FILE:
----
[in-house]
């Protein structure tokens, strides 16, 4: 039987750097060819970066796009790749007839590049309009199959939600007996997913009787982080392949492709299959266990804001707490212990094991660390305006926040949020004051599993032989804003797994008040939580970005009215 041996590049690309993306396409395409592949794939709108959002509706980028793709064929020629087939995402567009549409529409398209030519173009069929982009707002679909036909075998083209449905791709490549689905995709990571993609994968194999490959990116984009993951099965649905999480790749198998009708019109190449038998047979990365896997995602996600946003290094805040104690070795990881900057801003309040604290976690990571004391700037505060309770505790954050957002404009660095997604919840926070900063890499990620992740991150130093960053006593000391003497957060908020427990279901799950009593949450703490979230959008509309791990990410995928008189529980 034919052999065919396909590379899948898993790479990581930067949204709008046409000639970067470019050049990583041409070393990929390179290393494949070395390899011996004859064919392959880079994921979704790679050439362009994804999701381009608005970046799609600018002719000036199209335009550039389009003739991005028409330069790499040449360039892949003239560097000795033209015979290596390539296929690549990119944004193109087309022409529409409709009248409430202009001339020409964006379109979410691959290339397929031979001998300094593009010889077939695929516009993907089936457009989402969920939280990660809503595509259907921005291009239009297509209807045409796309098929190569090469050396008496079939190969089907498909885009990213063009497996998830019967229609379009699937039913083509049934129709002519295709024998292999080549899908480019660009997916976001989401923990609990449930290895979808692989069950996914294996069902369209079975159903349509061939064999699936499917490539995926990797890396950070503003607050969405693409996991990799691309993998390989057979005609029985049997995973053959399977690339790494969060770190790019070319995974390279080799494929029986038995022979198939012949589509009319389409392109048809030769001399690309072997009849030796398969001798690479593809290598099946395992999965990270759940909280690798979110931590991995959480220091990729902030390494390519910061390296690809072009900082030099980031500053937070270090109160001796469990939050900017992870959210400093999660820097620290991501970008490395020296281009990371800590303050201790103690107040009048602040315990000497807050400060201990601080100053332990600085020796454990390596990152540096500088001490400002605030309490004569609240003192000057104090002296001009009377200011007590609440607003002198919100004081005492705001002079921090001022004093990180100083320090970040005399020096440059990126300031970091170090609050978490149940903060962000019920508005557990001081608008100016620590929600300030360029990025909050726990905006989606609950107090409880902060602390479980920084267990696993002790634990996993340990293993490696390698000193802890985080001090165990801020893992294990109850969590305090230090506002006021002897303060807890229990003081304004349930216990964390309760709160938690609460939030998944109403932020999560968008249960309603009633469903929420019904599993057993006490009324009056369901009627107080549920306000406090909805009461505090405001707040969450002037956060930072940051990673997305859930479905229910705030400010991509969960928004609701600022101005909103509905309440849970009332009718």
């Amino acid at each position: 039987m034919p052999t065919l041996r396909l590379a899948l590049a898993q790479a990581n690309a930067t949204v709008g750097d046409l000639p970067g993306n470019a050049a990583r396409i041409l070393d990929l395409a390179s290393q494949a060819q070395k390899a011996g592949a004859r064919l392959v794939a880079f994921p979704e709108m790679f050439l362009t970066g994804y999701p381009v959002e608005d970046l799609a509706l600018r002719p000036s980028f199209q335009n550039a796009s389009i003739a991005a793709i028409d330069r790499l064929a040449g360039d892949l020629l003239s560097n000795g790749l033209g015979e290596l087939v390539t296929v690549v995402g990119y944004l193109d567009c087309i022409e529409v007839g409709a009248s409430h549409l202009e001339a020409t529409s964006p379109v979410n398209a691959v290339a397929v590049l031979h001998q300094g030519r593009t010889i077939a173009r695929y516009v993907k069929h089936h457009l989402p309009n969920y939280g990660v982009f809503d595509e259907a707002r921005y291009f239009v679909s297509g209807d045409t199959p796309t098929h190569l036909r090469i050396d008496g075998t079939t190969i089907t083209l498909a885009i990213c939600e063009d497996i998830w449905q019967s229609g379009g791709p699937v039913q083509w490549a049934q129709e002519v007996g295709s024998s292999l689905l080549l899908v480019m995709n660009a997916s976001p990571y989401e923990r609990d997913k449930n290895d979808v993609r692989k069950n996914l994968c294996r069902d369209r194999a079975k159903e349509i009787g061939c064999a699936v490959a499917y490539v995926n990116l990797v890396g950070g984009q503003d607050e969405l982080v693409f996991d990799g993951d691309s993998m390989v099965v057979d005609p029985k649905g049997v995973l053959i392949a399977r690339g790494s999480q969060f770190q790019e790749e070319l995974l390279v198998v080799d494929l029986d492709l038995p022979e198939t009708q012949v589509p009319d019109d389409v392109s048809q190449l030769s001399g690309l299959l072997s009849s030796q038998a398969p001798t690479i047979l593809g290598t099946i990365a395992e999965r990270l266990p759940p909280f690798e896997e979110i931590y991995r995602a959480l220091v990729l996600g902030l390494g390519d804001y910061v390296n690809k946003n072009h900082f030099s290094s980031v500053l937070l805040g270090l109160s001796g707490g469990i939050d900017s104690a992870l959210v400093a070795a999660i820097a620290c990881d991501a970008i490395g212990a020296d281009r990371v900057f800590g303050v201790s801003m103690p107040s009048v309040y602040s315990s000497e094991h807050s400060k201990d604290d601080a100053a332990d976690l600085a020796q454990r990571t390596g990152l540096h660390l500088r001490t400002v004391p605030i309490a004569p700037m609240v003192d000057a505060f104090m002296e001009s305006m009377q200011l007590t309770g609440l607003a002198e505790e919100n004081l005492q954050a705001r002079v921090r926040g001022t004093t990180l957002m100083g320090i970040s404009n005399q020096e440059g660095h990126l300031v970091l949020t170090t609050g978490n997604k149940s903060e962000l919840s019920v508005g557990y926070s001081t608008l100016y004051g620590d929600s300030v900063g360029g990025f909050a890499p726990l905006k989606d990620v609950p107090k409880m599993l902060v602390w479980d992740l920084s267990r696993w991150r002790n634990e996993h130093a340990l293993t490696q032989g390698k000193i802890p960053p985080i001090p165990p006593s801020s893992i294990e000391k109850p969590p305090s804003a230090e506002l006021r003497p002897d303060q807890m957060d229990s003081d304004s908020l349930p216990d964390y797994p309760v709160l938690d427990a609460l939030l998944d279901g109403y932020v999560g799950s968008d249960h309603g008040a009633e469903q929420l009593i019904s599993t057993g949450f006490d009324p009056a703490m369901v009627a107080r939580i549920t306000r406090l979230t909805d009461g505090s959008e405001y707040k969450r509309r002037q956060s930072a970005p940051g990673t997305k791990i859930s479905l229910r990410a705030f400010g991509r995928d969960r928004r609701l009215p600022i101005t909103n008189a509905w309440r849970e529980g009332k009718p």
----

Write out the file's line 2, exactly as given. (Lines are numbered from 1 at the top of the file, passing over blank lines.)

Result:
């Protein structure tokens, strides 16, 4: 039987750097060819970066796009790749007839590049309009199959939600007996997913009787982080392949492709299959266990804001707490212990094991660390305006926040949020004051599993032989804003797994008040939580970005009215 041996590049690309993306396409395409592949794939709108959002509706980028793709064929020629087939995402567009549409529409398209030519173009069929982009707002679909036909075998083209449905791709490549689905995709990571993609994968194999490959990116984009993951099965649905999480790749198998009708019109190449038998047979990365896997995602996600946003290094805040104690070795990881900057801003309040604290976690990571004391700037505060309770505790954050957002404009660095997604919840926070900063890499990620992740991150130093960053006593000391003497957060908020427990279901799950009593949450703490979230959008509309791990990410995928008189529980 034919052999065919396909590379899948898993790479990581930067949204709008046409000639970067470019050049990583041409070393990929390179290393494949070395390899011996004859064919392959880079994921979704790679050439362009994804999701381009608005970046799609600018002719000036199209335009550039389009003739991005028409330069790499040449360039892949003239560097000795033209015979290596390539296929690549990119944004193109087309022409529409409709009248409430202009001339020409964006379109979410691959290339397929031979001998300094593009010889077939695929516009993907089936457009989402969920939280990660809503595509259907921005291009239009297509209807045409796309098929190569090469050396008496079939190969089907498909885009990213063009497996998830019967229609379009699937039913083509049934129709002519295709024998292999080549899908480019660009997916976001989401923990609990449930290895979808692989069950996914294996069902369209079975159903349509061939064999699936499917490539995926990797890396950070503003607050969405693409996991990799691309993998390989057979005609029985049997995973053959399977690339790494969060770190790019070319995974390279080799494929029986038995022979198939012949589509009319389409392109048809030769001399690309072997009849030796398969001798690479593809290598099946395992999965990270759940909280690798979110931590991995959480220091990729902030390494390519910061390296690809072009900082030099980031500053937070270090109160001796469990939050900017992870959210400093999660820097620290991501970008490395020296281009990371800590303050201790103690107040009048602040315990000497807050400060201990601080100053332990600085020796454990390596990152540096500088001490400002605030309490004569609240003192000057104090002296001009009377200011007590609440607003002198919100004081005492705001002079921090001022004093990180100083320090970040005399020096440059990126300031970091170090609050978490149940903060962000019920508005557990001081608008100016620590929600300030360029990025909050726990905006989606609950107090409880902060602390479980920084267990696993002790634990996993340990293993490696390698000193802890985080001090165990801020893992294990109850969590305090230090506002006021002897303060807890229990003081304004349930216990964390309760709160938690609460939030998944109403932020999560968008249960309603009633469903929420019904599993057993006490009324009056369901009627107080549920306000406090909805009461505090405001707040969450002037956060930072940051990673997305859930479905229910705030400010991509969960928004609701600022101005909103509905309440849970009332009718």